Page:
What is fibre?
Dietary fibre, also known as roughage or bulk, includes the portion of plant foods that your body doesn’t digest or absorb. Fibre helps promote regular bowel movements and prevents constipation. Additionally, fibre has a number of other health benefits.
Types of fibre
Fibre comes in two broad types — soluble and insoluble. Soluble fibre absorbs water as it pushes through your digestive system, where it is fermented by bacteria. Soluble fibre becomes gelatinous along the way, while insoluble doesn’t change form in your body. Both soluble and insoluble fibre are found in plant foods, but not in equal proportions.
Benefits of fibre
Insoluble fibre: Insoluble fibre moves bulk through your digestive tract, softening the stool and speeding up the elimination of waste through the colon. It also controls pH levels in the intestines, preventing your body from producing substances that can lead to colorectal cancer.
Soluble fibre: Soluble fibre binds with fatty acids as it goes through the digestive tract. These short-chain fatty acids provide energy to your body, and also may help prevent cancer. Soluble fibre also helps slow down the rate in which sugar is absorbed by the body, regulating your sugar intake — which is essential for those with diabetes. Soluble fibre also helps to reduce LDL (bad cholesterol) and excess blood fats, protecting against heart disease.
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Sources of fibre
Insoluble fibre is found in dark green leafy vegetables, root vegetables, fruit skins, whole wheat, wheat bran, corn bran, nuts and seeds. Soluble fibre is found in raw fruits such as apples, grapes, oranges and prunes, and vegetables such as broccoli, Brussels sprouts, spinach and zucchini. Additionally, barley, oats, brown rice, whole wheat products, legumes (chickpeas, kidney beans, lentils and pinto beans, for example), potatoes and some seeds contain soluble fibre.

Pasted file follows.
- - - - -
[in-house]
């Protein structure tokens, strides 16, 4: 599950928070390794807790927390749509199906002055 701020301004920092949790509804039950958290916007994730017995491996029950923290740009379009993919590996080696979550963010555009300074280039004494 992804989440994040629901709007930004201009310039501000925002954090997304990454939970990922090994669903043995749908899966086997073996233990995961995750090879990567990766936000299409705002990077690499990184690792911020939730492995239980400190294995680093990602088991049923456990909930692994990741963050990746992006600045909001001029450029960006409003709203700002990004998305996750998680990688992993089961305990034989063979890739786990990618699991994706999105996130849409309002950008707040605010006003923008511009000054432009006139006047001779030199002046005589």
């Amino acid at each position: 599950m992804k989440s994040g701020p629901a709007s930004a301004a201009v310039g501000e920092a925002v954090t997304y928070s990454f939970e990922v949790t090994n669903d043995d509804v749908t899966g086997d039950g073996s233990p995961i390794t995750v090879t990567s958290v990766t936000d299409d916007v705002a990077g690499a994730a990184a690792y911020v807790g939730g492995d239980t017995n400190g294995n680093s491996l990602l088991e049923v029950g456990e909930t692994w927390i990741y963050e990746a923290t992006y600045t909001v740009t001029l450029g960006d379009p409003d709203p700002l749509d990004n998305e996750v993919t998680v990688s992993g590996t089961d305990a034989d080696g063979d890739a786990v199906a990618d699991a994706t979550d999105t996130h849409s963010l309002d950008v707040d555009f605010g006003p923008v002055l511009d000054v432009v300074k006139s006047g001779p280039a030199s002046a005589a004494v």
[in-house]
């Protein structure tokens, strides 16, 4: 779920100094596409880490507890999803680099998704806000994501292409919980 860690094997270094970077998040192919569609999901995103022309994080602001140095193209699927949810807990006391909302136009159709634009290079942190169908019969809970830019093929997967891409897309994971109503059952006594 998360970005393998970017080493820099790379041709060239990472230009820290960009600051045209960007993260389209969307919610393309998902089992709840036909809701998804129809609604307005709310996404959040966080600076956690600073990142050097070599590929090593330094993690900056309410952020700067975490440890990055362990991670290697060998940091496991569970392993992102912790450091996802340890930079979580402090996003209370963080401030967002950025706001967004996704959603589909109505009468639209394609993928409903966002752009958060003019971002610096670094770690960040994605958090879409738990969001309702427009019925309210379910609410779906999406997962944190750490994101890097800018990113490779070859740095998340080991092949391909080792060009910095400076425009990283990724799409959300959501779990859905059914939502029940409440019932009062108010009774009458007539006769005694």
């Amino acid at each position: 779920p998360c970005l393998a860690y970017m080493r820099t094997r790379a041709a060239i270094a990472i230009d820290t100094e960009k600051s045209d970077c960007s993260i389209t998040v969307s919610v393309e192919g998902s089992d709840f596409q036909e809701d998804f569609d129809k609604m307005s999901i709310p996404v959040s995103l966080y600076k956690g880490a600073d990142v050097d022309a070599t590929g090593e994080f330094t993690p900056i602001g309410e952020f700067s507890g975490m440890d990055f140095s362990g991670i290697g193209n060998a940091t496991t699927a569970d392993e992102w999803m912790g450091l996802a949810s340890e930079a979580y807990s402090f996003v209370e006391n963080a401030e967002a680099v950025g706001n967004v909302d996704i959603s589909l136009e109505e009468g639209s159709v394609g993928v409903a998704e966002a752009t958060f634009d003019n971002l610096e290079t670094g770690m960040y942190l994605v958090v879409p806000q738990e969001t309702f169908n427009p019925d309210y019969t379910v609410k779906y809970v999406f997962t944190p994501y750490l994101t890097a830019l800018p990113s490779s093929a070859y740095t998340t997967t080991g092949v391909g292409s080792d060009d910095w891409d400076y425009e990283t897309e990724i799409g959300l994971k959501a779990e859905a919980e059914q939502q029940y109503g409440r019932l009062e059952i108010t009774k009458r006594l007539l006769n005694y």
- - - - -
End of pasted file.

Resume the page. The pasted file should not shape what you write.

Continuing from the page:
Because fibre-rich foods fill you up and because fibre aids in digestion, fibre consumption can help you maintain or even lose weight.
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How much fibre?
So how much fibre do you need? According to the current Canadian nutrition guidelines, healthy adults should consume at least 26 grams of fibre each day — ideally, 26 to 35 grams. People with diabetes should aim for higher amounts, closer to 50 grams daily. Unfortunately, the average Canadian currently consumes only 4.5 to 11 grams each day. Many dietitians recommend your ratio of insoluble to soluble fiber be 3:1 for optimal health benefits.
Watch: How to make a healthy brown rice breakfast
Bethenny Frankel teaches you how to make an easy and healthy breakfast.